Review: Bitter Flowers, by Gunnar Staalesen, translated by Don Bartlett



Fresh from rehab, PI Varg Veum faces his most complex investigation yet, when a man is found drowned, a young woman disappears, and the case of a missing child is revived. The classic Nordic Noir series continues…

PI Varg Veum has returned to duty following a stint in rehab, but his new composure and resolution are soon threatened when three complex crimes land on his desk.

A man is found dead in an elite swimming pool.

A young woman has gone missing.

Most chillingly, Veum is asked to investigate the ‘Camilla Case’: an eight-year-old cold case involving the disappearance of a little girl, who was never found.

As the threads of these three apparently unrelated cases come together, against the backdrop of a series of shocking environmental crimes, Veum faces the most challenging, traumatic investigation of his career.


Granite Noir fest 2017. Gunnar Staalesen.

One of the fathers of Nordic Noir, Gunnar Staalesen was born in Bergen, Norway, in 1947. He made his debut at the age of twenty-two with Seasons of Innocence and in 1977 he published the first book in the Varg Veum series. He is the author of over twenty titles, which have been published in twenty-four countries and sold over four million copies. Twelve film adaptations of his Varg Veum crime novels have appeared since 2007, starring the popular Norwegian actor Trond Espen Seim. Staalesen has won three Golden Pistols (including the Prize of Honour); Where Roses Never Die won the 2017 Petrona Award for Nordic Crime Fiction, and Big Sister was shortlisted in 2019. He lives with his wife in Bergen.

My Review

Thanks to Anne Cater for organising this blog tour and to Karen Sullivan for sending me a copy of this book.

My immediate reaction on getting the email about this book was ‘ooh, looks interesting’. Having just read the last 2/3rds of the book in a couple of hours I can confirm, not only interesting, but utterly gripping and there is a car chase. No explosions though.

It took me a bit longer to read the first third a few days ago and then I got side-tracked by being ill and having a major work project to get on with. Since I had nothing planned this morning and a deadline staring at me, I settled in expecting to get a hundred pages or so read before something distracted me, like an urge to clean.

But no, as soon as the cleaning urge passed I went straight back to the book and finished it. Just in time for my support meeting. My record for being showered and dressed enough for a Zoom meeting is down to five minutes!

I love Varg Veum, he’s a grumpy old man on a mission. Mostly to make something of his burgeoning relationship with Karin, but also to find out who killed his physio, why a small child disappeared in 1979 and what it all has to do with a chemical company dumping hydrogen cyanide in rives and marshland. Along the way he gets drugged and beaten up, yelled at by grumpier police officers and discovers the depths of human depravity. Wells are involved.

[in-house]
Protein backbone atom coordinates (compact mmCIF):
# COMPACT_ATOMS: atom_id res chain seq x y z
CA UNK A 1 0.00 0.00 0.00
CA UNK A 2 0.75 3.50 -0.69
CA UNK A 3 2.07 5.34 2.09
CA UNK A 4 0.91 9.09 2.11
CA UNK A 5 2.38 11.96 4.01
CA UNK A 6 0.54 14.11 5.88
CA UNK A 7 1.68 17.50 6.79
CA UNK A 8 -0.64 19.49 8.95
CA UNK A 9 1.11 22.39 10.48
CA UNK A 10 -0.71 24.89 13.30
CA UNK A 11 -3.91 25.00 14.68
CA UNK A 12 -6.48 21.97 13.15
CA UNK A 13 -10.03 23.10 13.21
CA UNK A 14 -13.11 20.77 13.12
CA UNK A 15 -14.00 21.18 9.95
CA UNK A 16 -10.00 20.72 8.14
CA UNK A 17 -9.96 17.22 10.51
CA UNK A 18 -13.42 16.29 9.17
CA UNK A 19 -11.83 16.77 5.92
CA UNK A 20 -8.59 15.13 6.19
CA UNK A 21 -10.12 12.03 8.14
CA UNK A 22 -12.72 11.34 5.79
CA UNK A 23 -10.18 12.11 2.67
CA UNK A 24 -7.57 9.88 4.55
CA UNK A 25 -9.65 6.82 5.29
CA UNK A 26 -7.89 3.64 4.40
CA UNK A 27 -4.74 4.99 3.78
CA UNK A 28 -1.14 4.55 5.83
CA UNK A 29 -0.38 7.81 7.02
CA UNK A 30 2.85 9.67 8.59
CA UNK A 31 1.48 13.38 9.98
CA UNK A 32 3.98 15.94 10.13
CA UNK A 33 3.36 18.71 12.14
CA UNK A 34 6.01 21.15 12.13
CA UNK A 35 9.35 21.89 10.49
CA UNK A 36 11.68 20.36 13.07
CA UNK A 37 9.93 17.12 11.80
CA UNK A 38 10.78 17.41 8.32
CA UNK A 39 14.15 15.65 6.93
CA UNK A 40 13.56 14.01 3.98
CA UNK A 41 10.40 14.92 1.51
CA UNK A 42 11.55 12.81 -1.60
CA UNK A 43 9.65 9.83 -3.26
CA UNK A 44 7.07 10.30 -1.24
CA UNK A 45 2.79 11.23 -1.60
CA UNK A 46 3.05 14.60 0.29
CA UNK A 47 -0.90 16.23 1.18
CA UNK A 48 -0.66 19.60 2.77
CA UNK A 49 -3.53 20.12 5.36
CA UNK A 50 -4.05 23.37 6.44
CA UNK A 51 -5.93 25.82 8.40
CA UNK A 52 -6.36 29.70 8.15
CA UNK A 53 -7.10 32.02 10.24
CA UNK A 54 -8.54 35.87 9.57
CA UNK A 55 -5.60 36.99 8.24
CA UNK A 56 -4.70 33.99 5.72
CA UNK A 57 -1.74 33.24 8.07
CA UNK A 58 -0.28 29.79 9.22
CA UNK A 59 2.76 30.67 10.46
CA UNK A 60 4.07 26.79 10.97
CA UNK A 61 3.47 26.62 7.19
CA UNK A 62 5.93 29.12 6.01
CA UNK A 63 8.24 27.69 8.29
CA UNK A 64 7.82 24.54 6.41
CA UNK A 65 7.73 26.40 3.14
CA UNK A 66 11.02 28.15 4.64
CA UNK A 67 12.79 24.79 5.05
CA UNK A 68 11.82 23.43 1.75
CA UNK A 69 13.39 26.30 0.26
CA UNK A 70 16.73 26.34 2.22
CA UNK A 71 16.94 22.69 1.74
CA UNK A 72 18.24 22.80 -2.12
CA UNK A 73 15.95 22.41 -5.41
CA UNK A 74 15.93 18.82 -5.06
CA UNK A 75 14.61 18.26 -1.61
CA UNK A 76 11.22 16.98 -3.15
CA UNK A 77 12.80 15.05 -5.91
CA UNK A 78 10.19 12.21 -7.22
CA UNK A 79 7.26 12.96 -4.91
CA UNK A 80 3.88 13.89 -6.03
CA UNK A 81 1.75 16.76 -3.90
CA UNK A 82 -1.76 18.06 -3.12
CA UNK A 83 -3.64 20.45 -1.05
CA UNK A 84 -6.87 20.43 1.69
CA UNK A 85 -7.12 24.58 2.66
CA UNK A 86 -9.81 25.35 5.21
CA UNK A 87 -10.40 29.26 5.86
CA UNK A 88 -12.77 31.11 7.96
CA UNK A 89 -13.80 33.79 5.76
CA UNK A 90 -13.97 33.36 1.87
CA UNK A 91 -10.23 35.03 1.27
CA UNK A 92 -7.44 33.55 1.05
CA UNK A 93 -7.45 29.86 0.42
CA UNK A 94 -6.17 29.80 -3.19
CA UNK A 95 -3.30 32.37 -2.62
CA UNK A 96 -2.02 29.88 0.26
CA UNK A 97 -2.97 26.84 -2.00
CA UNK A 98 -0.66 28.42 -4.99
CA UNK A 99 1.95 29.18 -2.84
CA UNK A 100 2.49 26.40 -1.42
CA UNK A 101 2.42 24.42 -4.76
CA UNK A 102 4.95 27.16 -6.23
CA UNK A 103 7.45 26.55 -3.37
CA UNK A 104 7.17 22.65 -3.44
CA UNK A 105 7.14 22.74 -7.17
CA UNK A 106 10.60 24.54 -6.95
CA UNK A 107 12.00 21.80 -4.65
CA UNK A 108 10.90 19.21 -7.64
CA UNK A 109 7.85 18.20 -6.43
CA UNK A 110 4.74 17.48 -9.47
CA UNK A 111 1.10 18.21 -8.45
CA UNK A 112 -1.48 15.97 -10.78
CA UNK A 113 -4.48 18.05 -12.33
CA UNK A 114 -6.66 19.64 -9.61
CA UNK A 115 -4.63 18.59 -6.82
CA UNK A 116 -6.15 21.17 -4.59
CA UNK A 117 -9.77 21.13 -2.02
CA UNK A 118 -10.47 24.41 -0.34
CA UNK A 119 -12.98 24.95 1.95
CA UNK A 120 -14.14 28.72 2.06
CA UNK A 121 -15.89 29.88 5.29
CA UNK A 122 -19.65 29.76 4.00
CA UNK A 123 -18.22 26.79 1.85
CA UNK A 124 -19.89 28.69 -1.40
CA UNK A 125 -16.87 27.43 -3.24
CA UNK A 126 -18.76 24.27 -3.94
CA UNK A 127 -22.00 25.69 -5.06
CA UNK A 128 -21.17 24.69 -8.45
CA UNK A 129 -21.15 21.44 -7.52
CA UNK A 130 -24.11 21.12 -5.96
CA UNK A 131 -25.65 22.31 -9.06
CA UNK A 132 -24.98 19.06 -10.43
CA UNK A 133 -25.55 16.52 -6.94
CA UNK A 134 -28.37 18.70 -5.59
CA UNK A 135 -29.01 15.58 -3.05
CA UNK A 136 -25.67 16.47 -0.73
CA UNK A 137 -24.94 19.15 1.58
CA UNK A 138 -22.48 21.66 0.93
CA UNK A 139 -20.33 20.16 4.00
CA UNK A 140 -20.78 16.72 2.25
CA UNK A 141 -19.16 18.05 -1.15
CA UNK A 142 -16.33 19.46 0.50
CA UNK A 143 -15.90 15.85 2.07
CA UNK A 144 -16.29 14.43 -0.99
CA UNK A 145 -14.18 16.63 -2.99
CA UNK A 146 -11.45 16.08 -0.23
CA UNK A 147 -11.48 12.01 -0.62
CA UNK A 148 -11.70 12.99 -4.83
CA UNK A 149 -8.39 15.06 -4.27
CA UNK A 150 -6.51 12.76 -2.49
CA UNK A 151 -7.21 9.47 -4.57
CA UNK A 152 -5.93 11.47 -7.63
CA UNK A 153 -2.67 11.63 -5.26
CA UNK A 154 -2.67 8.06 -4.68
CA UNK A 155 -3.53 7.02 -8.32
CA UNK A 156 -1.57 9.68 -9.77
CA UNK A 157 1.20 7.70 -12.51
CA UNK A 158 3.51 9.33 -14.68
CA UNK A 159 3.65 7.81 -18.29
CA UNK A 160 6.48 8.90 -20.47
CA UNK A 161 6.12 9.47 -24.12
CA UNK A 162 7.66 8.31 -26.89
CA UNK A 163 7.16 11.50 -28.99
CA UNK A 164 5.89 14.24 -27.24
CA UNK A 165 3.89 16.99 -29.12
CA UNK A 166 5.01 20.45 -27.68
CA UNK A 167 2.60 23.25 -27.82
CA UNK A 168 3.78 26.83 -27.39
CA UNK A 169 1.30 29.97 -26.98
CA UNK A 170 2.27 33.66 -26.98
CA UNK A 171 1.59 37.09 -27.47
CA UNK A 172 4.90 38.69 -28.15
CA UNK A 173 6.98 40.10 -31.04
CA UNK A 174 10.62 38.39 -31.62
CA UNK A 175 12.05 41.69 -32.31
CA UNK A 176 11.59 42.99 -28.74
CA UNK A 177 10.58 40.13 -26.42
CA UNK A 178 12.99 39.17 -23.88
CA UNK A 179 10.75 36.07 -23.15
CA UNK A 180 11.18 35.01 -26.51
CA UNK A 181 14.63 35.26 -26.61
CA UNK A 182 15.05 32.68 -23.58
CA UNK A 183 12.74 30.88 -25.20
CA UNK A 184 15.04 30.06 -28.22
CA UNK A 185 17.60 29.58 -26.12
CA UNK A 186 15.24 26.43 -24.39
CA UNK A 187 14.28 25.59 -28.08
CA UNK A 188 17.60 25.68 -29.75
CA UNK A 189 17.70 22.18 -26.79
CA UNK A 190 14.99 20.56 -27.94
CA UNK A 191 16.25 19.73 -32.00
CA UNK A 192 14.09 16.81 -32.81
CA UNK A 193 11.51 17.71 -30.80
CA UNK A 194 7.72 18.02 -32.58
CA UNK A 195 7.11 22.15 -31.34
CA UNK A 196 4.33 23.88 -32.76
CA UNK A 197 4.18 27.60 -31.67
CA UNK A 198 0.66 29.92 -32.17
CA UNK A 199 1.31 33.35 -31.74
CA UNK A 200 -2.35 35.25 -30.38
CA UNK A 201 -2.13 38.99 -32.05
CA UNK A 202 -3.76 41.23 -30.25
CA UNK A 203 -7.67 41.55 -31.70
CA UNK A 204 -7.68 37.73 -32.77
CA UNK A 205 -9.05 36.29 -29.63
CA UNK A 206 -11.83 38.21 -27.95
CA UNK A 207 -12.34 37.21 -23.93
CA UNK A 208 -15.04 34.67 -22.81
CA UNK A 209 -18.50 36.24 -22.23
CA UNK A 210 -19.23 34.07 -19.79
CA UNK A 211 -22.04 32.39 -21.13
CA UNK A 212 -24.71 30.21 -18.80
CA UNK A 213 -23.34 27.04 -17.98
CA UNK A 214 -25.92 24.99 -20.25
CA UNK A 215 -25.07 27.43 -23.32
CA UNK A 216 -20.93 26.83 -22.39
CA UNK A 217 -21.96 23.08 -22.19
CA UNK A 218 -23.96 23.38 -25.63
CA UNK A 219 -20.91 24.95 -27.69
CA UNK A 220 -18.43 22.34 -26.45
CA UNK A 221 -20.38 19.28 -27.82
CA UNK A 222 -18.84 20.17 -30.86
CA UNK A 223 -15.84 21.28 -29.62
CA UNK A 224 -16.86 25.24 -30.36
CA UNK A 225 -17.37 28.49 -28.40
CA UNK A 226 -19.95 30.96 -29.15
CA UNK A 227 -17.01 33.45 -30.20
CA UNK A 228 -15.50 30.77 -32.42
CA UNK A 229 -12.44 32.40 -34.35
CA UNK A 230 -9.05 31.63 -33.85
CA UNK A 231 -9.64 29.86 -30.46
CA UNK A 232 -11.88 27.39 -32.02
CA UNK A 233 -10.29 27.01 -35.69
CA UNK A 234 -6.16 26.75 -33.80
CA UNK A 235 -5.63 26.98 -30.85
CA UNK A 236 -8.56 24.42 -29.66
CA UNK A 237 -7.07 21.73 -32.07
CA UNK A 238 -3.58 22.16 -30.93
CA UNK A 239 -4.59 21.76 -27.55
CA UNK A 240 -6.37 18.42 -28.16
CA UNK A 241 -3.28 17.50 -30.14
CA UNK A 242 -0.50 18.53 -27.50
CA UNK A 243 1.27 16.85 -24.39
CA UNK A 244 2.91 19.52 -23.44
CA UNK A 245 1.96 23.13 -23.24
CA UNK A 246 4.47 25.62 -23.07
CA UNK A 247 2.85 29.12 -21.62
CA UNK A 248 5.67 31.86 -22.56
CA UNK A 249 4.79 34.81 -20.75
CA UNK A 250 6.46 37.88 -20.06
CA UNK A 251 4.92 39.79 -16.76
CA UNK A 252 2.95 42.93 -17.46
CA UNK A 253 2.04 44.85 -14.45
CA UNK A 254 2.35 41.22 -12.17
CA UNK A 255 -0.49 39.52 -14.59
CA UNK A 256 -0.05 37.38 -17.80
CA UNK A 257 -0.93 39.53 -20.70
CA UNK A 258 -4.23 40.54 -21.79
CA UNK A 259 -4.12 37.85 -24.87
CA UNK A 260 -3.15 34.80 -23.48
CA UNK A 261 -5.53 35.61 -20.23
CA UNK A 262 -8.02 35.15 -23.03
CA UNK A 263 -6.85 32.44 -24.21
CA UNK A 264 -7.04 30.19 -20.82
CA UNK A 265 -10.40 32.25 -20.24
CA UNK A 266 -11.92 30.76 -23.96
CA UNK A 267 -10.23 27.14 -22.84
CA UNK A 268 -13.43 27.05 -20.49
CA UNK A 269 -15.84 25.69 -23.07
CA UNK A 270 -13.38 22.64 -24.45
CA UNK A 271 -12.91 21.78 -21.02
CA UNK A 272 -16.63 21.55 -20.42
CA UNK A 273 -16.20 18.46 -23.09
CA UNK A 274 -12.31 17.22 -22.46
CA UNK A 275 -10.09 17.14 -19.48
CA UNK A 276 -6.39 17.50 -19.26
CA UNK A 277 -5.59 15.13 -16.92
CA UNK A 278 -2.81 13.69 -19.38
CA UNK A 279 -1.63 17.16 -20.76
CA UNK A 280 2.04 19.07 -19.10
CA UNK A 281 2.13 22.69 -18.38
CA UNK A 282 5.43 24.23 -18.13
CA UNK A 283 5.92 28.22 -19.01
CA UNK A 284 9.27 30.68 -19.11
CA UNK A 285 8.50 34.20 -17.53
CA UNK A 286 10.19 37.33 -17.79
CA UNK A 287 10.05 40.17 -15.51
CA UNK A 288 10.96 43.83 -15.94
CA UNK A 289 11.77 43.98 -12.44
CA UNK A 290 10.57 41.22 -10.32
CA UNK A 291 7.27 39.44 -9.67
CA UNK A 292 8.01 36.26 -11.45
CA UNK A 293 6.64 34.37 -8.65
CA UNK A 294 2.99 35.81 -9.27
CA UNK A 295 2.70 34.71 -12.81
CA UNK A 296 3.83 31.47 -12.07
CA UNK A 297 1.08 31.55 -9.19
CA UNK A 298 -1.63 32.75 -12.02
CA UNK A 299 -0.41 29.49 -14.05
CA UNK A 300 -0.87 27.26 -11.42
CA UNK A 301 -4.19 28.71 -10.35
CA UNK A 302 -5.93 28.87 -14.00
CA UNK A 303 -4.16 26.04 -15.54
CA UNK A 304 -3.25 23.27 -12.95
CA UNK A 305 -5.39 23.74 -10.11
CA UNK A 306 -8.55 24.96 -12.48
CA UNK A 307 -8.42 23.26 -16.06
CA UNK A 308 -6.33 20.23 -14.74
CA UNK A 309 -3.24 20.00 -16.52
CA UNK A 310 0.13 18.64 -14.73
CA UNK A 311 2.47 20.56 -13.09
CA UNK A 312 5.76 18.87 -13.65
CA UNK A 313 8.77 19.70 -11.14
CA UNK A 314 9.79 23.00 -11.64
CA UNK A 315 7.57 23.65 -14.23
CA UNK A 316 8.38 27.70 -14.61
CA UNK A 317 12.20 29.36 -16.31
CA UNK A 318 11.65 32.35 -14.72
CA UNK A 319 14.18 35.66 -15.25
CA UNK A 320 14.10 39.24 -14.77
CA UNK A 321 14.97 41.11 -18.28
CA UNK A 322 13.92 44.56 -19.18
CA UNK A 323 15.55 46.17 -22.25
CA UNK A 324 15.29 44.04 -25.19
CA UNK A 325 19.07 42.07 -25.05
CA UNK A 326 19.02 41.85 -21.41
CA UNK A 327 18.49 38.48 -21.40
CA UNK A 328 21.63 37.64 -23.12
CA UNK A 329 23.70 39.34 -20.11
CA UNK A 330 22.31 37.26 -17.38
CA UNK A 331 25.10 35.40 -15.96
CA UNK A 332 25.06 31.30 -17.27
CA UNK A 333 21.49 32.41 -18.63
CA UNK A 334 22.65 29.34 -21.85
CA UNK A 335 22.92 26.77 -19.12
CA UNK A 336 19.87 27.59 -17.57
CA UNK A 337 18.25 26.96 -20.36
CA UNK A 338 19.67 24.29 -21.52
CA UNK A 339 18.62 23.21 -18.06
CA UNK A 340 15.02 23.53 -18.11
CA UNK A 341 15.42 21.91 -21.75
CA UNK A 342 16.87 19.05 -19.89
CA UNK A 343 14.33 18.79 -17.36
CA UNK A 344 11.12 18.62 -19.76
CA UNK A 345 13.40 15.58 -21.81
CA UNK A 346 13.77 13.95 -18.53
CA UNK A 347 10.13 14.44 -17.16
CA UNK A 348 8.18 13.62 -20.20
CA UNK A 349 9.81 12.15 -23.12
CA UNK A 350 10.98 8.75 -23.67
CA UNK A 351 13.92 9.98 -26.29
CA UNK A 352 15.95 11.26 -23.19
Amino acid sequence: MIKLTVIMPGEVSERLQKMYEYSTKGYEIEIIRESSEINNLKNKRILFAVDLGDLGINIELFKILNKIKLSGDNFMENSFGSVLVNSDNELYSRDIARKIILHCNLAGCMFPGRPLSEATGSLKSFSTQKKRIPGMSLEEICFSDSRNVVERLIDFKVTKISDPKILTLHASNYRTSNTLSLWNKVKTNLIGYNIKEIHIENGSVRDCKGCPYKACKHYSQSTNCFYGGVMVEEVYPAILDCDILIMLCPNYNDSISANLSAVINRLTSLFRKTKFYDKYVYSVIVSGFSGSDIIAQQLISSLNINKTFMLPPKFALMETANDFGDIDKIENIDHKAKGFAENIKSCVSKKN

The book was originally written in the late 1980s, I believe, and it has all the hallmarks of the early digital age – no mobile phones or CCTV to check, and IT is a novelty. It is certainly a different world. The descriptions of the heat of the summer and the landscape are very evocative. The secondary characters are a little shallow in their motivations at times, but they’re viewed from Varg’s perspective so we only know what he knows. Sometimes it take him a while to learn their depths.

The slow burn of collecting the jigsaw pieces is a fun puzzle and the chase through Bergen is exhilarating, while the final explanation is heart wrenching. Amazingly well-written, with just the right changes in tempo as Varg uncovers secrets and makes his conclusions, although incorrect for a while. His recovery from alcohol is handled sensitively and his character is honest in his difficulties. The sex isn’t described graphically either, which is always a bonus for me.

I really couldn’t put this book down and felt compelled to finish it. I can see why it won multiple awards. Such a shame it took so long to be translated into English but good on Orenda for taking it on. Definitely another bestseller here.

1 Comment

  1. annecater says:

    Thanks for the blog tour support x

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